Take the 2-minute tour ×
Stack Overflow is a question and answer site for professional and enthusiast programmers. It's 100% free.

I am attempting to write a C# implementation of the Bron-Kerbosch algorithm in graph theory, which is used to find cliques of maximal size in graphs.

Ideally, this algorithm would produce a list of graphs, where each of those graphs would represent a maximal clique from the initial input graph. My code is not producing the expected result, and I would appreciate some guidance to writing better code that achieves this implementation.

The graph class used in this instance is a custom class based on an adjacency-list representation of a graph.

public class BronKerbosch
{
    public List<Graph<Person>> Run(Graph<Person> R, Graph<Person> P, Graph<Person> X, List<Graph<Person>> maximalCliques)
    {
        // if P and X are both empty, and the size of R is greater than 1 (implies clique):
        if (!P.Nodes.Any() && !X.Nodes.Any() && R.Nodes.Count() > 1)
            // report R as a maximal clique
            maximalCliques.Add(R);

        else
        {
            // Copy P's nodes for traversal
            List<GraphNode<Person>> nodesCopy = P.Nodes.ToList();

            // For each node v in P:
            foreach (GraphNode<Person> v in nodesCopy)
            {

                // Make graph with just v
                Graph<Person> vGraph = new Graph<Person>(new NodeList<Person>());
                vGraph.AddNode(v);

                // Make graph with just v's neighbors
                Graph<Person> neighborGraph = new Graph<Person>(v.Neighbors);

                // Move v to X
                P.Remove(v.Value);

                // BronKerbosch(R U {v}, P INTERSECT N(v), X INTERSECT N(v)))
                maximalCliques = Run(R.Union(vGraph), P.Intersect(neighborGraph), X.Intersect(neighborGraph), maximalCliques);

                X = X.Union(vGraph);
            }
        }
        return maximalCliques;           
    }
}   

Any help provided would be greatly appreciated - let me know if I can provide any additional information.

--

UPDATE 1 One context of the inputs and outputs is a graph of three people - Person A, Person B, and Person C. Code is provided below to provide more accurate detail:

graphR = new Graph<Person>(new NodeList<Person>());
graphP = new Graph<Person>(new NodeList<Person>());
graphX = new Graph<Person>(new NodeList<Person>());

Person personA = new Person() {FirstName = "Person A"};
Person personB = new Person() {FirstName = "Person B"};
Person personC = new Person() {FirstName = "Person C"};

Anode = new GraphNode<Person>(personA);
Bnode = new GraphNode<Person>(personB);
Cnode = new GraphNode<Person>(personC);

graphP.AddNode(Anode);
graphP.AddNode(Bnode);
graphP.AddNode(Cnode);

graphP.AddUndirectedEdge(Anode, Bnode);
graphP.AddUndirectedEdge(Cnode, Anode);

expectedClique1 = new Graph<Person>(new NodeList<Person>());
expectedClique1.AddNode(Anode);
expectedClique1.AddNode(Bnode);
expectedClique1.AddUndirectedEdge(Anode, Bnode);

expectedClique2 = new Graph<Person>(new NodeList<Person>());
expectedClique2.AddNode(Cnode);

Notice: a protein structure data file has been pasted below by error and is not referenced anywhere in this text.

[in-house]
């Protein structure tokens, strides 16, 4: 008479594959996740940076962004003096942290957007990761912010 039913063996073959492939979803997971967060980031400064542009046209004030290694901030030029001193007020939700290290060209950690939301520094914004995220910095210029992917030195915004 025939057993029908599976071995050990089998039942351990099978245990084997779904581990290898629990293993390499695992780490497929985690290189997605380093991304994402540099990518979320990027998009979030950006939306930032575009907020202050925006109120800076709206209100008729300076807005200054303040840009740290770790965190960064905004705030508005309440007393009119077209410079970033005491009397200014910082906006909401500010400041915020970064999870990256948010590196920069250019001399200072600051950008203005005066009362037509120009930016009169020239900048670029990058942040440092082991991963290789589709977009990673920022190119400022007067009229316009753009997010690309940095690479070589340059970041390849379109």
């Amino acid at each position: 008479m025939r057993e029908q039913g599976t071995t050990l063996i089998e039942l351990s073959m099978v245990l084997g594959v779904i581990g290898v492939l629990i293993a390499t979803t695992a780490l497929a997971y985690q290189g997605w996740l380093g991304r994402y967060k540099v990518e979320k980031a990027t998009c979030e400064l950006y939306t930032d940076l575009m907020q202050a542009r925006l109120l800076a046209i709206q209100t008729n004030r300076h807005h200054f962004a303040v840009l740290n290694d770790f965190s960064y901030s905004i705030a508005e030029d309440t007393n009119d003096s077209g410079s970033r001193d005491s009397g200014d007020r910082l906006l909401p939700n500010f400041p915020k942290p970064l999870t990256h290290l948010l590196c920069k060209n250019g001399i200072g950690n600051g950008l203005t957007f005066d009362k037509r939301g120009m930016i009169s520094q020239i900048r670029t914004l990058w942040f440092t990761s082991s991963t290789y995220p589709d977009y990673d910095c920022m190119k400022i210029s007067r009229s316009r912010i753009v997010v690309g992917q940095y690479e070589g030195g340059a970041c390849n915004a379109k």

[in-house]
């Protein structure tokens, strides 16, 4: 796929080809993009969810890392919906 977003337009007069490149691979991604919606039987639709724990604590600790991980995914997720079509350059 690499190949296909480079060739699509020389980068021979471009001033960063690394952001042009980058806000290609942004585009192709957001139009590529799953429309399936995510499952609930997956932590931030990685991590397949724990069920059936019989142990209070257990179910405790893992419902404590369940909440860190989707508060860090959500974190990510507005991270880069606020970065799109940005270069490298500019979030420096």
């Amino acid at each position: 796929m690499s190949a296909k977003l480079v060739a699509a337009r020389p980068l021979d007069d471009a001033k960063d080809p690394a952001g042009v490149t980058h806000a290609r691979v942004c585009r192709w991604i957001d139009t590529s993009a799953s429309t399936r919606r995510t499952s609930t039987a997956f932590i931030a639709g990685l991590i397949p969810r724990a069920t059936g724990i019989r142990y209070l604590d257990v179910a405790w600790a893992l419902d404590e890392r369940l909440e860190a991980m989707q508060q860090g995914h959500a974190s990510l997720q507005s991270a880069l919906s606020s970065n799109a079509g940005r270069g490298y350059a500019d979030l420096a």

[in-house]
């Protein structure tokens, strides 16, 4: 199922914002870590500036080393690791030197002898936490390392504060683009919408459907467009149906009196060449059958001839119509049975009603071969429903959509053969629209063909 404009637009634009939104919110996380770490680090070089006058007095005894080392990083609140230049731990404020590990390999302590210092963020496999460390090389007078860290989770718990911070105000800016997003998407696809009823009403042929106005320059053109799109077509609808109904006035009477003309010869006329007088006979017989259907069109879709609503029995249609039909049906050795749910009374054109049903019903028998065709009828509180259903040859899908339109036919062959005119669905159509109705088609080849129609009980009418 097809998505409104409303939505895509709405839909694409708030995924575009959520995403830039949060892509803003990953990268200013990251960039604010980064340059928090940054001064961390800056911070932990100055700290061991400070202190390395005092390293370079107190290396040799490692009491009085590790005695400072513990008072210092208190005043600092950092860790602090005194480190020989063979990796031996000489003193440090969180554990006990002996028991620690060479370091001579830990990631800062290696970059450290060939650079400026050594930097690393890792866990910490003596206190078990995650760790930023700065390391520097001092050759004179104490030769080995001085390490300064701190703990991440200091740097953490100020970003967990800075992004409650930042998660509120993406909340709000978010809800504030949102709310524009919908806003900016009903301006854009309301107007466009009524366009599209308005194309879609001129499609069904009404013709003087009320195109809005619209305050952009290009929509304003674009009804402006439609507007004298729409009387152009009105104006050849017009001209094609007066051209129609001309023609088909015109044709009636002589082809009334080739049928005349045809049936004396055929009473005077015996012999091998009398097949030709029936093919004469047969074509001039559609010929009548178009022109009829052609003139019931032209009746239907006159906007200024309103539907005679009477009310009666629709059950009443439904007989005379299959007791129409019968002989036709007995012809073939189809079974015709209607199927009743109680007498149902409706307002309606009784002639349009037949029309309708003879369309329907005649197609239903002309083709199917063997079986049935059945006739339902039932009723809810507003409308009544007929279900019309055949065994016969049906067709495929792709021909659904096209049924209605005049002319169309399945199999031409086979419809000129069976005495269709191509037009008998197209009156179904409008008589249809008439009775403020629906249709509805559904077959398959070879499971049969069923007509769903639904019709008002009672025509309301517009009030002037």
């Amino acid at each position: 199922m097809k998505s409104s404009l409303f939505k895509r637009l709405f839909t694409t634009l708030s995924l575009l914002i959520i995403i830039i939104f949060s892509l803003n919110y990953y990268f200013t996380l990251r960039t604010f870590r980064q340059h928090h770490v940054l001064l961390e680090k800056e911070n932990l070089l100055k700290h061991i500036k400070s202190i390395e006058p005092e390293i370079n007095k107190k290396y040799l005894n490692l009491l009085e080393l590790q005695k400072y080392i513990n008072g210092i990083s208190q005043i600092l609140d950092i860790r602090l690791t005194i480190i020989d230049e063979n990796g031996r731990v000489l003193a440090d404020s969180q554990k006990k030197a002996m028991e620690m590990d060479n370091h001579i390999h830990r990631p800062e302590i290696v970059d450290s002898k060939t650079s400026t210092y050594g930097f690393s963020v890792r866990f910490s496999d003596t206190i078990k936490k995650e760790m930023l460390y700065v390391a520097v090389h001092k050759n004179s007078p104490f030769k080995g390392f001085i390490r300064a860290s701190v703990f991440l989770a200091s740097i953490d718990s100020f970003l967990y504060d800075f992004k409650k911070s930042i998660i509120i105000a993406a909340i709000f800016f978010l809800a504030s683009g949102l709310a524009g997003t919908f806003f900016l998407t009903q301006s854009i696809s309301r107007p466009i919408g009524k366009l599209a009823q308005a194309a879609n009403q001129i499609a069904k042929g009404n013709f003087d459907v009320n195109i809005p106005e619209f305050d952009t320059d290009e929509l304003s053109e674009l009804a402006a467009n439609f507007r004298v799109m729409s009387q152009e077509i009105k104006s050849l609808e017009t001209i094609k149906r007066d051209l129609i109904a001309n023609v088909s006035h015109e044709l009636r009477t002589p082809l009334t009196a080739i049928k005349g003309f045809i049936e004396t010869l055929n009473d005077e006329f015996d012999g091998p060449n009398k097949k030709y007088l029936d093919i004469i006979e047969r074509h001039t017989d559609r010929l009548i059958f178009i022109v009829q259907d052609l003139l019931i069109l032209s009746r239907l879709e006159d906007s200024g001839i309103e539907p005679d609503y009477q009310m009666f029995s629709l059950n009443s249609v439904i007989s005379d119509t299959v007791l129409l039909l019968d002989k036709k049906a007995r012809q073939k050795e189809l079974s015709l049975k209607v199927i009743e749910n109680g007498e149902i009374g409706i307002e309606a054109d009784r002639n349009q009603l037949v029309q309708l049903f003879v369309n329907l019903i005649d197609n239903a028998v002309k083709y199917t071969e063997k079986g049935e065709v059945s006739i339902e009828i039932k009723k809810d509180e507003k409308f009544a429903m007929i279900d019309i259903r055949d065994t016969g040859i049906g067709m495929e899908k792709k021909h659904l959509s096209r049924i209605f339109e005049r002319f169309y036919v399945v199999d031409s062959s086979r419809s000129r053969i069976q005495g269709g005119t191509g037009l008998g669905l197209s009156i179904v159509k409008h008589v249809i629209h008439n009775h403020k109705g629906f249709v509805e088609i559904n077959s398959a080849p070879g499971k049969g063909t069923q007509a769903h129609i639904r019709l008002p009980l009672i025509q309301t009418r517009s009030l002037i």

expectedClique2.AddNode(Anode);
expectedClique2.AddUndirectedEdge(Cnode, Anode);

maximalCliques = new List<Graph<Person>>();

bronKerbosch = new BronKerbosch();

bronKerbosch.Run(graphR, graphP, graphX, maximalCliques);

In this situation, I would want the output to be the two graphs expectedClique1 and expectedClique2 - however, the actual output is four graphs with only personA. Hope this helps!

--

UPDATE 2 It appears that I have found a solution to the problem, though I am hesitant to close the case until I do some more testing to confirm that my solution is correct. Will update when I am able to confirm that my solution is adequate.

share|improve this question
    
Please provide current and expected outputs along with any work you have done to pinpoint the cause of the error. –  ananthonline Jul 16 '12 at 16:15
    
Done. "Update 1" should cover my data set and output. Let me know if any other information can be of use! –  scottandrus Jul 16 '12 at 19:34

1 Answer 1

To expand on ananthonline's comment well contained data structures such as these are perfect candidates for unit testing. Fire up your favourite testing framework and set out your expected outputs including all your boundary conditions.

Start simple, get it green and then expand. Formalising your expected will help you think through the algorithm and might switch on a lightbulb for you.

share|improve this answer
    
Thanks for the input. I've been at it with a framework called Machine.Specifications from NuGet, and that was how I was able to identify the errors at first - there were problems with my union and intersection methods in the Graph class. I think my biggest problem at this stage is that I'm uncomfortable with exactly how the algorithm is operating. This is brave new territory for me, who has little experience with algorithms - much less those that are NP-complete. –  scottandrus Jul 16 '12 at 20:41

Your Answer

 
discard

By posting your answer, you agree to the privacy policy and terms of service.

Not the answer you're looking for? Browse other questions tagged or ask your own question.